Judas said this, John 12:6 relates, not because he cared for the poor, but because he was a thief. He didn’t care about poor people. He cared about himself. And in the end, he betrayed Jesus Christ for 30 pieces of silver.

In Matthew’s version of the incident at the house of Lazarus, Jesus reproved His disciples for being so easily swayed by Judas’s feigned show of concern for poor people. “Why are you annoying the woman?” Jesus asked. “It is a beautiful thing she has done to me. The poor you always have beside you, but you will not always have me” (Matthew 26:10-11, Moffatt translation).

He went on to say that by pouring that precious ointment on Christ, this woman’s act of kindness would be remembered wherever the gospel message was proclaimed! What a witness.

Still, the movement to “solve” the problems of this world by giving handouts to the poor is powerfully strong—and the strength of its message shows no signs of abating.

The War on Poverty

Look at America. More than 40 years ago, after declaring war on poverty, President Lyndon Johnson created all sorts of entitlement programs intended to help poor people—food stamps, Medicare and Medicaid, just to name a few.

And what has been the result?

Today, the poverty rate in the U.S. is at 15 percent—the highest in 50 years. That means one in seven Americans now lives below the poverty line. Forty-five percent of American households do not pay federal income tax. They are too poor. And the gap between the rich and the poor just keeps widening.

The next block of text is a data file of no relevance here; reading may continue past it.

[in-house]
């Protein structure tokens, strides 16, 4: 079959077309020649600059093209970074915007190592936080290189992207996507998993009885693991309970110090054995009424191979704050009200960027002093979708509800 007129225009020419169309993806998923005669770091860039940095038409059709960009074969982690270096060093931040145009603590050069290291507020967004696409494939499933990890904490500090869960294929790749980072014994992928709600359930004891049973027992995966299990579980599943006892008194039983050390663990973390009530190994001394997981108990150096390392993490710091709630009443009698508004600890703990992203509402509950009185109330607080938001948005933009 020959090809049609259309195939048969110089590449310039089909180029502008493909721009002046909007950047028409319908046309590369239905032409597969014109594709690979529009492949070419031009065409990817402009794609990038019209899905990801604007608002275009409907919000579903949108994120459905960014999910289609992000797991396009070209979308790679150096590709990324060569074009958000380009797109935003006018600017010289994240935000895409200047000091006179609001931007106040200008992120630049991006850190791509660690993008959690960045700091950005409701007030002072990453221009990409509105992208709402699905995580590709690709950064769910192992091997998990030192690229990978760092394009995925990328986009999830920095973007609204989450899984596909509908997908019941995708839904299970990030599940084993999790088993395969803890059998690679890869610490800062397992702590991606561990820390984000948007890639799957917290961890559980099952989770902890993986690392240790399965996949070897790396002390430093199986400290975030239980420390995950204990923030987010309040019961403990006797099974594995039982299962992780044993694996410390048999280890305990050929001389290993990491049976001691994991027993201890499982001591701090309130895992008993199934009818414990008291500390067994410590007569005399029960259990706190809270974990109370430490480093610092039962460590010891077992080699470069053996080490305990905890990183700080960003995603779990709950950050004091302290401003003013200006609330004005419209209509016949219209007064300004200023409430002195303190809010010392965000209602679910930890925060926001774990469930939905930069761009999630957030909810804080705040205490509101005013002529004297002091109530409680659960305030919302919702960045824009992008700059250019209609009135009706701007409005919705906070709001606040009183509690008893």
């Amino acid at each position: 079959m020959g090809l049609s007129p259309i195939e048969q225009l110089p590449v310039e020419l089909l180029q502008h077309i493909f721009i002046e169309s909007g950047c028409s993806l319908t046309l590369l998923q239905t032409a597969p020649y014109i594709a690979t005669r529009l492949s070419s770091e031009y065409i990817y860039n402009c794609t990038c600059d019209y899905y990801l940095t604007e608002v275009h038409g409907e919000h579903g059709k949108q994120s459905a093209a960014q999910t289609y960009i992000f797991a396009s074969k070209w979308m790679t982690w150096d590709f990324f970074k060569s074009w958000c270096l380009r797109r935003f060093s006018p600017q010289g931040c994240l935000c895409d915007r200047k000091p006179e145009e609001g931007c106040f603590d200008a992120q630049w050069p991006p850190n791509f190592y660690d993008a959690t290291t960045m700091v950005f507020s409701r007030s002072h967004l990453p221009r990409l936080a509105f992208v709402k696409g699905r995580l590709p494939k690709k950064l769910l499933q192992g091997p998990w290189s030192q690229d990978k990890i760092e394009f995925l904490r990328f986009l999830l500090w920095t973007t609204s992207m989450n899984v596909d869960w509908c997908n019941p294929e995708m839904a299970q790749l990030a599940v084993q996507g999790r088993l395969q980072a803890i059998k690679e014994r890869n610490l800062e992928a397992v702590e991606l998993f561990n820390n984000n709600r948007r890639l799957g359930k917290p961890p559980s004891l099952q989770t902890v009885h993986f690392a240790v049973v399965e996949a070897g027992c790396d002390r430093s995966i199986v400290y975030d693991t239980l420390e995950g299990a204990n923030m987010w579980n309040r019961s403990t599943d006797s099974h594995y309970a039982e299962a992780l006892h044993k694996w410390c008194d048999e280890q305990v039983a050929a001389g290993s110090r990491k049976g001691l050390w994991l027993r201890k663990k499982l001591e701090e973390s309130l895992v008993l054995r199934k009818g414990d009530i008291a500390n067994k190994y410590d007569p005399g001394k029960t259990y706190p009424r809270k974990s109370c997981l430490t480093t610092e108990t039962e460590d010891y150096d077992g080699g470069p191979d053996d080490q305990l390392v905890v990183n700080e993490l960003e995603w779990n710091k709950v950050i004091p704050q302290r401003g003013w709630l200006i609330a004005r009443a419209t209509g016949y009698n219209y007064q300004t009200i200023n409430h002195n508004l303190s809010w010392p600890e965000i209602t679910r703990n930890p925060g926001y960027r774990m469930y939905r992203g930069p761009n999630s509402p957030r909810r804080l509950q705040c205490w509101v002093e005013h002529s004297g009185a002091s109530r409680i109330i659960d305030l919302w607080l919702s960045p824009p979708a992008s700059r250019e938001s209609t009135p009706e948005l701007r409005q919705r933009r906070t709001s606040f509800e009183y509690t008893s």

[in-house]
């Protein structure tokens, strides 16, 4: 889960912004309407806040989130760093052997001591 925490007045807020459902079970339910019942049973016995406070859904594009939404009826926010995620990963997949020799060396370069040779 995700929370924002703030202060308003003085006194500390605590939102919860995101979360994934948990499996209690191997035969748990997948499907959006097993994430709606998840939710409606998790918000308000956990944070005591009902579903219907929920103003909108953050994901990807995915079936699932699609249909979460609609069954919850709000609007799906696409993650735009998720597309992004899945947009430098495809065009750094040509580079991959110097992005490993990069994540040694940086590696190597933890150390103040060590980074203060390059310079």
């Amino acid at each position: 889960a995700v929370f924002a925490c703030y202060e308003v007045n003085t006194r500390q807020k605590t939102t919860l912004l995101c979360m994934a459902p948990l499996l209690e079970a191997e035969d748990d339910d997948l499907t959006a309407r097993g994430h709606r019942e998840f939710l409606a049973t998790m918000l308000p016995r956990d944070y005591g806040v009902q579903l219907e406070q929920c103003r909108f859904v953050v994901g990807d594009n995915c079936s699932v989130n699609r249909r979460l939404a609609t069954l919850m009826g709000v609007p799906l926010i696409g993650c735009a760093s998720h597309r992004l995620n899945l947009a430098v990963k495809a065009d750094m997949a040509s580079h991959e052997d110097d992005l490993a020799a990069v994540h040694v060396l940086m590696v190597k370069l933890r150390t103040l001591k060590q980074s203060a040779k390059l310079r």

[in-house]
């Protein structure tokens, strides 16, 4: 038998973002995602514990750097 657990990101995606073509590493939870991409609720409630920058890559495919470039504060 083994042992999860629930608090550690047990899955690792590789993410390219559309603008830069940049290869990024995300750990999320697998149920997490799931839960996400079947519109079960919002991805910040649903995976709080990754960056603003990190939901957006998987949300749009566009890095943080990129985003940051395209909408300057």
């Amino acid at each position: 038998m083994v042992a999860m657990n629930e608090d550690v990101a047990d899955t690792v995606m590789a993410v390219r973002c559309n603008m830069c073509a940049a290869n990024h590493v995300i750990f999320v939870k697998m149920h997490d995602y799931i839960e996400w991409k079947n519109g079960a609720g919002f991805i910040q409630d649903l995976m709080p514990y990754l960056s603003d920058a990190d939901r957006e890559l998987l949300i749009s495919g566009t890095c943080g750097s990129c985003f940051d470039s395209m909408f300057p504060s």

The Wall Street Journal recently reported that nearly half of all Americans live in a home where someone receives government benefits. More people depend on the government for their economic survival than ever before. Nearly 42 million Americans now receive food stamps—the most ever.

Ever since the “war on poverty” began, America’s budget for entitlement programs has skyrocketed. These programs now eat up 64 percent of the $3.2 trillion federal budget! In 1960, it was just 26 percent.

And it’s only going to get worse. Today, 47.4 million people are enrolled in Medicare, a 38 percent jump from 20 years ago. Twenty years from now, in 2030, that number is projected to be more than 80 million!

We have become a nation of leaders who are addicted to spending money on credit and citizens who are addicted to entitlement programs. And we wonder why America teeters on the brink of bankruptcy.

Cause and Effect

In 1984, Mr. Armstrong happened to be watching a tv evangelist preaching from an African village where emaciated and starving children were seemingly dying by the minute. The purpose of the message, he said, was to use the revolting, stomach-turning scene to help make an emotional appeal for donations.

Mr. Armstrong compared that program to one of his own World Tomorrow episodes that also highlighted the scourge of poverty, illiteracy and ignorance that exists in most areas of the world. The program then contrasted that scene with Western nations, where there was plenty of wealth, prosperity and advancement in the physical sense, but with people who were spiritually sick, depraved and addicted to illicit sex and violence.